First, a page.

I finally had some leisure time during my  holidays away from the health concerns and trivial activities that sapped my energies this winter.

I delighted in reading Pamela Gravagne book: THE BECOMING OF AGE : cinematic visions if mind body and identity in later life.

I obviously cannot write a comprehensive review of it since I am not conversant with all its content especially the literature and filmography about ageing men.  I am frustrated by the fact that I was not introduced to Deleuze’s writing in my degree course  during the 90s. I remain ignorant and unable to appreciate the final chapter of this excellent book all the more that it considers my favourite film Strangers in Good Company.  However I found Chapters 1, 3, and 5 –  Understanding and Theorizing Aging and Old Age, The Silence and Invisiblity of Older Women and The Cultural work of Alzheimer’s – remarkable.

These chapters should be essential reading to anybody interested in films, ageing and representation. I find often that film experts are ignorant of ageing issues, and ageing scholars are unaware of the importance of films in our ageist culture. I would recommend this book to all tutors supervising dissertations on films with an ageing content and to everybody interested in the subjects of film and ageing. The theoretical language is accessible to non academics and very clear and enlightening  on the importance of film images in our culture. The concepts in Chapter 1 give a framework for the study of films and age.  I am determined also to refer to Chapter 5 in any general discussions and  conversations about Alzheimer’s that so often are distorted by fear.

I am therefore surprised by Gravagne’s reading of The Mother  in Chapter 4 Intimacy and Desire in Later Life. I just do not understand how a prime example of classical Family Melodrama genre can be read as  an old woman’s ‘becoming’ in Gravagne terms.  I have written about The Mother in previous blogs. At the risk of boring my readers as I do my friends I need to explain my point of view so opposed to both Kaplan’s and Gravagne’s.  To accept May as a woman who achieves orgasm for the first time, and is liberated, I have to ignore all the other significant components of the film and the way May fits into the whole. As in other melodramas where the subtext is a society problem, this film for me exposes the worst features of our society: individualism, consumerism and obsession with sex. As in melodrama, strong oedipal strands are present, as in other melodramas there is a tension that is resolved in a violent explosion. May starts as a passive victim in a loveless marriage and after experiencing sexual satisfaction leaves the scene. It is as if orgasm is the only worthwhile value and must be achieved at any price.  Imposing herself on her uncaring acquisitive son and daughter households, May learns to be as selfish as the other members. Orgasm is to be achieved  whatever the consequences : betrayal of her daughter and the lover’s wife, humiliation by the daughter and the lover, and even the offer of paying the young worthless married lover, father of a disabled daughter  to flee  with her.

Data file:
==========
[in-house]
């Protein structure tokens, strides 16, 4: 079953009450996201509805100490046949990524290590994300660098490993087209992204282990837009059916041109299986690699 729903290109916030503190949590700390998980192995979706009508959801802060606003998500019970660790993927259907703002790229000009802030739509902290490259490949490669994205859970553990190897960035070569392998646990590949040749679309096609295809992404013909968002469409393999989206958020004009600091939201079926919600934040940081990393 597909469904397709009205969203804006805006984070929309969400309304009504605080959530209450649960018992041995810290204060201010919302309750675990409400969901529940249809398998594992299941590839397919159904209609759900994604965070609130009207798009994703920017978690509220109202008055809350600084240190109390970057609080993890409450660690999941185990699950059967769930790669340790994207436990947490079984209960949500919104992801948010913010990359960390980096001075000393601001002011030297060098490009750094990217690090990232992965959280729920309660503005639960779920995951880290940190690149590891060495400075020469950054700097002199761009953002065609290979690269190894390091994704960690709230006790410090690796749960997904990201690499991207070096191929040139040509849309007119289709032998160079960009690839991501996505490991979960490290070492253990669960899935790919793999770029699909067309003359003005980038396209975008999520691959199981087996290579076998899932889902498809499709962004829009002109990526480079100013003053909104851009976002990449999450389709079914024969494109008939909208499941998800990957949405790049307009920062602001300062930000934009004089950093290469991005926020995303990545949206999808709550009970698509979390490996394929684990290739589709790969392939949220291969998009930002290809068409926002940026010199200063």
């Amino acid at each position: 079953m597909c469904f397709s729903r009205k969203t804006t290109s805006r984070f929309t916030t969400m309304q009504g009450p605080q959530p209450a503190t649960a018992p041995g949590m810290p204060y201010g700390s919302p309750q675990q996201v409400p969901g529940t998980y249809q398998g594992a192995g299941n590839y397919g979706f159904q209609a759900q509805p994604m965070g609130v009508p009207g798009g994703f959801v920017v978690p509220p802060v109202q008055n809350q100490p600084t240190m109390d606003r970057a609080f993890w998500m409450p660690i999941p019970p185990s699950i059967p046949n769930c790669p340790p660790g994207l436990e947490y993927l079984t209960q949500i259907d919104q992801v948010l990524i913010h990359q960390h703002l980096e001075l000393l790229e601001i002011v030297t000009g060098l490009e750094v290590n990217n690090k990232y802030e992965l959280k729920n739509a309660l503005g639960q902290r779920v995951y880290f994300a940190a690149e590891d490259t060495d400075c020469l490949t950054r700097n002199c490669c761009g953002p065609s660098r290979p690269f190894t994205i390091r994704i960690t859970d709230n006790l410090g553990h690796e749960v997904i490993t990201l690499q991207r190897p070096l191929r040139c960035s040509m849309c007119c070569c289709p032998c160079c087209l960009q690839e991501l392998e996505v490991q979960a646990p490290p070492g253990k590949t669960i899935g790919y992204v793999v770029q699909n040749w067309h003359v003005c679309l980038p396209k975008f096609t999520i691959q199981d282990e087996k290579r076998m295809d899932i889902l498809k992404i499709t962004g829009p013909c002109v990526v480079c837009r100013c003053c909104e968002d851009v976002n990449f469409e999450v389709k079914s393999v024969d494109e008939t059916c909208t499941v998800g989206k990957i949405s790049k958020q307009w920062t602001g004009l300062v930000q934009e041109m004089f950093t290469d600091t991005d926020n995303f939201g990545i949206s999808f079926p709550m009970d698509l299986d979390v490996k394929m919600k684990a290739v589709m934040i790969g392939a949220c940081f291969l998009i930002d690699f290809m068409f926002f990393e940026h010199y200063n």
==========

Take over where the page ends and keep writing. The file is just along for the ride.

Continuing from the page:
I only insist on expressing my point of view, shared by many of my friends, because both Kaplan and Gravagne mention some viewers’ dislike of the film in a disparaging way. In very academic texts supported by extensive references, the two writers speculate on the reasons of this dislike without any evidence. Gravagne even accuses dissenters of being ageist. For me the question to be asked about this deeply sexist and ageist film with no redeeming features or space for the viewer to think, is how and why it seduces some people so readily. The answer may well be in the sex scenes discussed in the section Towards an Economy of Touch. But this is not a piece about The Mother.  I feel sad that neither Innocence nor the great classic Fear Eats the Soul are considered in Chapter 4.  

I will come back again and again to this enlightening, accessible book. Its theoretical framework, rich filmography and bibliography, and also its feminist approach will keep me busy studying  and trying to understand films and ageing for some time. I need also to study Deleuze to explore films in a new light.

About rinaross

Born in 1935. MA in Film and Television Studies at the University of Westminster 1998. Studying the representation of older women in film since then.
This entry was posted in Ageing, Ageism, Conferences and comments, Film Analysis. Bookmark the permalink.

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